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Turnagain Pass Avalanche Forecast RSS

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ARCHIVED FORECAST - All forecasts expire after 24 hours from the posting date/time.
Issued
Sat, December 28th, 2013 - 7:00AM
Expires
Sun, December 29th, 2013 - 7:00AM
Forecaster
John Fitzgerald
The Bottom Line

The avalanche hazard is MODERATE above and below treeline.   New snow, warming temperatures and lingering deeper instabilities in the snowpack warrant careful decision making today.   Above treeline pockets of fresh wind slab up to 10″ in depth in terrain with a Westerly component have the potential to pull out deeper layers of snow.   Below treeline warming temperatures will make it easier for skiers and snowmachiners to trigger lingering pockets of slab in very steep terrain.

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Sat, December 28th, 2013
Alpine
Above 2,500'
Moderate (2)
Avalanche risk
Treeline
1,000'-2,500'
Moderate (2)
Avalanche risk
Below Treeline
Below 1,000'
Moderate (2)
Avalanche risk
Alpine
Above 2,500'
Avalanche risk
Moderate (2)
Treeline
1,000'-2,500'
Avalanche risk
Moderate (2)
Below Treeline
Below 1,000'
Avalanche risk
Moderate (2)
Danger Scale:
No Rating (0)
Low (1)
Moderate (2)
Considerable (3)
High (4)
Extreme (5)
Avalanche Problem 1
  • Persistent Slabs
    Persistent Slabs
Persistent Slabs
Persistent Slab avalanches are the release of a cohesive layer of snow (a slab) in the middle to upper snowpack, when the bond to an underlying persistent weak layer breaks. Persistent layers include: surface hoar, depth hoar, near-surface facets, or faceted snow. Persistent weak layers can continue to produce avalanches for days, weeks or even months, making them especially dangerous and tricky. As additional snow and wind events build a thicker slab on top of the persistent weak layer, this avalanche problem may develop into a Deep Persistent Slab.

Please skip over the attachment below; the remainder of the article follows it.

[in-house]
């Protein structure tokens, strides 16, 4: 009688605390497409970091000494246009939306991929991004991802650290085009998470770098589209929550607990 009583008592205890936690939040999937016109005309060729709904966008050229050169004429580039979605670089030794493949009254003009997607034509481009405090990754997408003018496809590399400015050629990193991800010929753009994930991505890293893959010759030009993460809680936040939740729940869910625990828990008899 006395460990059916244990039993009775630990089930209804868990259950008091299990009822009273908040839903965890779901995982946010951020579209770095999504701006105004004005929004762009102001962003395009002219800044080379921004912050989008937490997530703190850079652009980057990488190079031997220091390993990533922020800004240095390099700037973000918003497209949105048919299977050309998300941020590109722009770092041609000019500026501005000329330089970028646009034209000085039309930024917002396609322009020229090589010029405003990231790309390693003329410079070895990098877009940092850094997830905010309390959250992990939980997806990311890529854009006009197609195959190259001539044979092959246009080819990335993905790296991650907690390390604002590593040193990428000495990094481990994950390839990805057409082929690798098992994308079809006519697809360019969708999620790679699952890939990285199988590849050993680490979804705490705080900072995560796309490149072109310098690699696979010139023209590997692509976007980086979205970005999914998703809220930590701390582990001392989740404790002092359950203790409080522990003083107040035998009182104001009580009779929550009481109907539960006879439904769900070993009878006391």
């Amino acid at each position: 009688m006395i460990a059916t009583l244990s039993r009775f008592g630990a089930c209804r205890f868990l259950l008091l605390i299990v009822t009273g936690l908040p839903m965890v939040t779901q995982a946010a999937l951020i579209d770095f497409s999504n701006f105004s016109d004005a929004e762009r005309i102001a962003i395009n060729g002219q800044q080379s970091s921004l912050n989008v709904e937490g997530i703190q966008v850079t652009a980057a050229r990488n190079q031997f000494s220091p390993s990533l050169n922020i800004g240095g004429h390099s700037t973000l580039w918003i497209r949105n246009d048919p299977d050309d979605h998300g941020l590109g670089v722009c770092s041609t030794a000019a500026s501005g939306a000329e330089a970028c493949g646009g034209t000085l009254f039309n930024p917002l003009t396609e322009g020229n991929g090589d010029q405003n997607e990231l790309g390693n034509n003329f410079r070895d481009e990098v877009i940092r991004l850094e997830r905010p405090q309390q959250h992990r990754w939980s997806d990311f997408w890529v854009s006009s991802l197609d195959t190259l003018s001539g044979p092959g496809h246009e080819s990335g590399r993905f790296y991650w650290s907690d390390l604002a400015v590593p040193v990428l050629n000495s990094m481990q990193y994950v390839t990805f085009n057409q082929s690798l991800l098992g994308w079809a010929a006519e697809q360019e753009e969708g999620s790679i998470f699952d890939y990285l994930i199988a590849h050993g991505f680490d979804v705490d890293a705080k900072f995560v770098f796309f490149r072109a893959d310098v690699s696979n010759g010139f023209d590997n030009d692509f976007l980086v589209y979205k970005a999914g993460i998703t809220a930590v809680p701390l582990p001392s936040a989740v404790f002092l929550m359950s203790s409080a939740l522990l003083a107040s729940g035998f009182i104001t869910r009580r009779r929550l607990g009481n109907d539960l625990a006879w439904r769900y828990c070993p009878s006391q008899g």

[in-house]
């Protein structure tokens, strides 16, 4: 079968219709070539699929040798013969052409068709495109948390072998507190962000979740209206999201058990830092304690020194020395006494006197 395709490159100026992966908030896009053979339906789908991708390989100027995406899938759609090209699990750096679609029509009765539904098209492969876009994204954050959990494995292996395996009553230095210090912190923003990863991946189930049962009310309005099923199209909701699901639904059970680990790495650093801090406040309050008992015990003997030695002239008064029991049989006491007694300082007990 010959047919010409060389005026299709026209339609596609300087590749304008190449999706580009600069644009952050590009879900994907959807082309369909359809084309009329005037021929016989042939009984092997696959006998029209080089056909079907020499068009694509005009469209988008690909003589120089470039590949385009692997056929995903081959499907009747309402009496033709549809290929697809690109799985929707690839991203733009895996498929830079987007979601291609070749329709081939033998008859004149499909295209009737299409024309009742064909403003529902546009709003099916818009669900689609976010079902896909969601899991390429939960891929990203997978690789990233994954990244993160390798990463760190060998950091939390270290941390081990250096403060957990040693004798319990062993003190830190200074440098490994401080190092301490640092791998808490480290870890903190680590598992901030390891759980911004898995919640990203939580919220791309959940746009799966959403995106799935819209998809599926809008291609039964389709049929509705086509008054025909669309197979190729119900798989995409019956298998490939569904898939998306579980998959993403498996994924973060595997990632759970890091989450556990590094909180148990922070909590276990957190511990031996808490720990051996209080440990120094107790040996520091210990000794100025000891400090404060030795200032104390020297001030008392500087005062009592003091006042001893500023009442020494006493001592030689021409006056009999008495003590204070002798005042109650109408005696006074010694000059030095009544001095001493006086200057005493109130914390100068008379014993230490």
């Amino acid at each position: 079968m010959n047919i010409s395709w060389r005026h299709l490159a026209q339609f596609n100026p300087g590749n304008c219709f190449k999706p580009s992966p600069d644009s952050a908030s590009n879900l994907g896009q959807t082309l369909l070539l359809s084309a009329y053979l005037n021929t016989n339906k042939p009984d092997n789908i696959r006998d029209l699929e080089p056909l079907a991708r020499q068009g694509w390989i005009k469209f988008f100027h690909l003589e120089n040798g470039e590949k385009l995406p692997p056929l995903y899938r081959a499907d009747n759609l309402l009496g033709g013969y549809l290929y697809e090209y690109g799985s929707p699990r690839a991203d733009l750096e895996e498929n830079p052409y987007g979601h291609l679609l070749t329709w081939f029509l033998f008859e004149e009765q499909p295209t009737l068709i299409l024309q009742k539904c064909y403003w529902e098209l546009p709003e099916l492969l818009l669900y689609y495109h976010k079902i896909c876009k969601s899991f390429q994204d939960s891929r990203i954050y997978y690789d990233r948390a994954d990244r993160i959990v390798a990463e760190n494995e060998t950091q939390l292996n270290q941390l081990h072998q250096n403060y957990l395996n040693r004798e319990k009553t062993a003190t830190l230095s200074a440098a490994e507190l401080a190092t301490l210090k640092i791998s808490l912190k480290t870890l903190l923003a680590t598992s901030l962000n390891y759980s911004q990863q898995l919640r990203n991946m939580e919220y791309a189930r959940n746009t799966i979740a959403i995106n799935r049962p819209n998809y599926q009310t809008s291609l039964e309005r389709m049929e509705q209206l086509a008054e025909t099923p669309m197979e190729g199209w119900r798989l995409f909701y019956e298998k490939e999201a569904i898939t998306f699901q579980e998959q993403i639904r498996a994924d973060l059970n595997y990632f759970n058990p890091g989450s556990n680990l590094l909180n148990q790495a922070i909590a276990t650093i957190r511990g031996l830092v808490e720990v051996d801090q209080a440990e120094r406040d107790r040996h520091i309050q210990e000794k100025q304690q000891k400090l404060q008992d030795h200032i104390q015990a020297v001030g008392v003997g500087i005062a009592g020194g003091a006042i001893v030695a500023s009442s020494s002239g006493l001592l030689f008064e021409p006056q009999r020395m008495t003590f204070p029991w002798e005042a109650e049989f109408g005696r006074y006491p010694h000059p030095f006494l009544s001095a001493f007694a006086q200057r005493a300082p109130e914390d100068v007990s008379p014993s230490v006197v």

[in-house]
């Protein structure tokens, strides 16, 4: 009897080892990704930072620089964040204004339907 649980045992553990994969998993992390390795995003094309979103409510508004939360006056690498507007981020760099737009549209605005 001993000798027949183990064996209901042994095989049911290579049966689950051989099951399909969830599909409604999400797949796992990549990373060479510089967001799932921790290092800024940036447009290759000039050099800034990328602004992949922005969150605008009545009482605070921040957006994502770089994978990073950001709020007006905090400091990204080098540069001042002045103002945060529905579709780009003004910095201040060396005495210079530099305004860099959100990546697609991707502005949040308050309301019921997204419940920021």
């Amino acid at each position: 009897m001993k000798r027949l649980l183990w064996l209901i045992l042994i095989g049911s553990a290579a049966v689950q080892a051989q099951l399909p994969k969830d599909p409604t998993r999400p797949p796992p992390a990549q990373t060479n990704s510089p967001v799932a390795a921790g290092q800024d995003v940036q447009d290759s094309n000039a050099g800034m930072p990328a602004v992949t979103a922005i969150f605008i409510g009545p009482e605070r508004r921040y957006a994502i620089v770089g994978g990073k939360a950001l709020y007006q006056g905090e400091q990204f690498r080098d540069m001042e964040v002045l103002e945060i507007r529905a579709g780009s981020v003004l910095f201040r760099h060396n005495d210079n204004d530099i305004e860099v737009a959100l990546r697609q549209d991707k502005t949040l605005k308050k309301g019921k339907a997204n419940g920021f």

More info at Avalanche.org

While there have only been small amounts of occasional snowfall in the month of December, we continue to observe lingering instabilities in our snowpack.  Collapsing has been occurring at all elevations for several weeks now.  Snowpit results have shown that the potential still exists for skiers and snowmachiners to trigger avalanches in steep upper elevation terrain.  This was the case in a skier triggered avalanche that occurred on December 26 (see photo below).  Strong winds that cranked on December 23rd helped to create dense slabs that are sitting on weak snow in upper elevation starting zones.  Avalanches of late have been sliding on weak snow just above a crust that was formed in early December.

It will be important to continue to treat steep slopes over 40 degrees with suspicion today.

Photo of a skier triggered slab avalanche that occured on December 26th.  No one was injured in this avalanche.  (See write up HERE)

Superbowl Av 12-26

Avalanche Problem 2
  • Wind Slabs
    Wind Slabs
Wind Slabs